Sister Megan Rice, an 80 year old dedicated peace activist, was able to break into a high security enriched uranium depot by avoiding security and using bolt cutters to cut through four fences. There, she and her two companions spray-painted antiwar slogans, hung crime tape and banners with biblical phrases, splashed blood, and sang hymns. When a security guard finally arrived after a significant period of time, the group offered him bread and read a prepared message about "transforming weapons into real life-giving alternatives to build true peace."
Originally charged with trespass and damaging government property, when the trio refused to accept a plea bargain the government charged them with violating the Sabotage Act, punishable by up to twenty years in prison. A Knoxville, TN jury convicted them of Sabotage and damaging government property, and the group received multi-year prison sentences.
Sister Rice and her partners in crime appealed the sufficiency of the evidence supporting the Sabotage conviction, arguing that no evidence was produced of any intent to "injure, interfere with, or obstruct the national defense of the United States" during the trial of their protest.
Finding that no rational jury could find beyond a reasonable doubt that the three acted with intent to interfere with the national defense, a Sixth Circuit panel has reversed and dismissed the sabotage charge, and ordered the trio of protesters to be released after two years in a federal prison.
This case underscores the pervasive problem of prosecutorial overreach, and the enormous discretion these lawyers wield: while trespass and damage to property charges would arguably be appropriate, (or better, a commendation for exposing a glaring threat to national security and indeed the security of humanity) as happens all too often, the prosecutor dug deep into his bag of tricks in reaction to the affront of the trio's refusal to acquiesce. Add to that the embarrassment the activists caused, and apparently some pretty adept trial lawyering by the AUSA, and these three peaceful protesters found themselves in actual prison.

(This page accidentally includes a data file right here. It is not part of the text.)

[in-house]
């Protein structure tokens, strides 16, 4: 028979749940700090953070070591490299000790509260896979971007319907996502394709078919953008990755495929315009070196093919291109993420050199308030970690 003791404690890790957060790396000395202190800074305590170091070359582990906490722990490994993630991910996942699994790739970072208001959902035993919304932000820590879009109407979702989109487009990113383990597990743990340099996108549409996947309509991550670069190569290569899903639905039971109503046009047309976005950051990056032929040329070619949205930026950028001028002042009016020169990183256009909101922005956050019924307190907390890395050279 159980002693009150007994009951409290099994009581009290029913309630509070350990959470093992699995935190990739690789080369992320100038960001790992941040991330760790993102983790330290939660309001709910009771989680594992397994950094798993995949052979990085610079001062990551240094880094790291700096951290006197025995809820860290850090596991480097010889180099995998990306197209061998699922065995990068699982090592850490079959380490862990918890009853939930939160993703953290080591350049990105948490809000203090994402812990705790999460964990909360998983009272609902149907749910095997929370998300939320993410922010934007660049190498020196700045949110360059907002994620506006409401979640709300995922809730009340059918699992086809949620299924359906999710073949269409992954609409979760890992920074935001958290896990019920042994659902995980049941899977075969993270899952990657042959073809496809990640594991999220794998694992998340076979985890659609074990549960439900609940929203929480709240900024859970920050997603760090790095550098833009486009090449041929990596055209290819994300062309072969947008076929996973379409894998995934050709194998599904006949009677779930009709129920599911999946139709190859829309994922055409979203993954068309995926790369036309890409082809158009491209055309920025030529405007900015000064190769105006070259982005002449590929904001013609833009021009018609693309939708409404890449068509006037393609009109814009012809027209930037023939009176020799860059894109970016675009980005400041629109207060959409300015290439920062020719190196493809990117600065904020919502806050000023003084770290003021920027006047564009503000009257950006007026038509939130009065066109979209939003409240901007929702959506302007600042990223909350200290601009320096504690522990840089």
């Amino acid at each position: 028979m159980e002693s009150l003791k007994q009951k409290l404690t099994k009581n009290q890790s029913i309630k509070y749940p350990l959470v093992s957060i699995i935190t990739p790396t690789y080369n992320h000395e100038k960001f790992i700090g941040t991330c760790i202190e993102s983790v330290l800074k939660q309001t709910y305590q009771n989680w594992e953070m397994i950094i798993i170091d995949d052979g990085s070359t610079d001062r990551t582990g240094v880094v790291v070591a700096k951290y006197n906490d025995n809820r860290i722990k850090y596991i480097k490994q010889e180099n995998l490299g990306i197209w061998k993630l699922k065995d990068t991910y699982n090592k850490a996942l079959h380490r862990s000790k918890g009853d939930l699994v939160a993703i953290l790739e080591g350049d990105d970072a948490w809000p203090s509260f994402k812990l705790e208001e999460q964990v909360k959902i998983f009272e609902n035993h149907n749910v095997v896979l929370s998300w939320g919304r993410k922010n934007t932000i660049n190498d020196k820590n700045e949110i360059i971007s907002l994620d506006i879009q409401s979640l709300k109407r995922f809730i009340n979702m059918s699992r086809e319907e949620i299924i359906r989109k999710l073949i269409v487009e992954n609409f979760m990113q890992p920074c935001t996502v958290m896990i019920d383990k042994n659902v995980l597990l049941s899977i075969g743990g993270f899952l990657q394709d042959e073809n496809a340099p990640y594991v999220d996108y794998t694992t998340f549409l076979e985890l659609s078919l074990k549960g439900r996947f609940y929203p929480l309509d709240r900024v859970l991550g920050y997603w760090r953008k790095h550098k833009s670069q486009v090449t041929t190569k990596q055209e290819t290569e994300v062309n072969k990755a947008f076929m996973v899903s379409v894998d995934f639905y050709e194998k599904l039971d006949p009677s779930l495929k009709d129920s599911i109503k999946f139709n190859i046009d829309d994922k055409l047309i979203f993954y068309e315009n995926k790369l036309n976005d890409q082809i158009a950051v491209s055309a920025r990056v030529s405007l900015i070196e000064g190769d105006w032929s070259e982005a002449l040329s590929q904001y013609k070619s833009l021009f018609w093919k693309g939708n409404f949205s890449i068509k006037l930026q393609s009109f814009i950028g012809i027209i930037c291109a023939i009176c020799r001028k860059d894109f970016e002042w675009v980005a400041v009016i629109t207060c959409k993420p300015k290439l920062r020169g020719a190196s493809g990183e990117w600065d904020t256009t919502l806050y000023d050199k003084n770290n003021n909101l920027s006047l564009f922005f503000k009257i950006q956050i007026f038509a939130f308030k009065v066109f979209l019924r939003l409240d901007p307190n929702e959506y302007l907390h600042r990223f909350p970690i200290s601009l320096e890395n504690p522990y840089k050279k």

The Court of Appeals did not take a very high view of the Assistant US Attorney's position, and the ruling contained plenty of criticism. "Vague platitudes about a facility's “crucial role in the national defense” are not enough to convict a defendant of sabotage," the Bush-appointed author of the opinion wrote. "And that, in the last analysis, is all the government offers here."
Prosecutors in the United States enjoy enormous discretion in making charging decisions that affect people's lives. Faced with the threat of onerous federal sentencing guidelines, or worse, minimum mandatory sentences, an incredibly small percentage of federal defendants (and really all defendants everywhere) choose to exercise the right to a trial by jury that is protected by the constitution.
In this case, Sister Rice and her companions put their money where their mouth was, rejecting the plea bargain in favor of a day in court and the consequences that followed.
Edelstein & Payne has a lot of experience counseling and representing protesters, usually pro bono. It is a good idea for any one who is contemplating a direct action protest to consult with legal counsel to avoid the onerous specter of sabotage, or indeed any felony, indictments.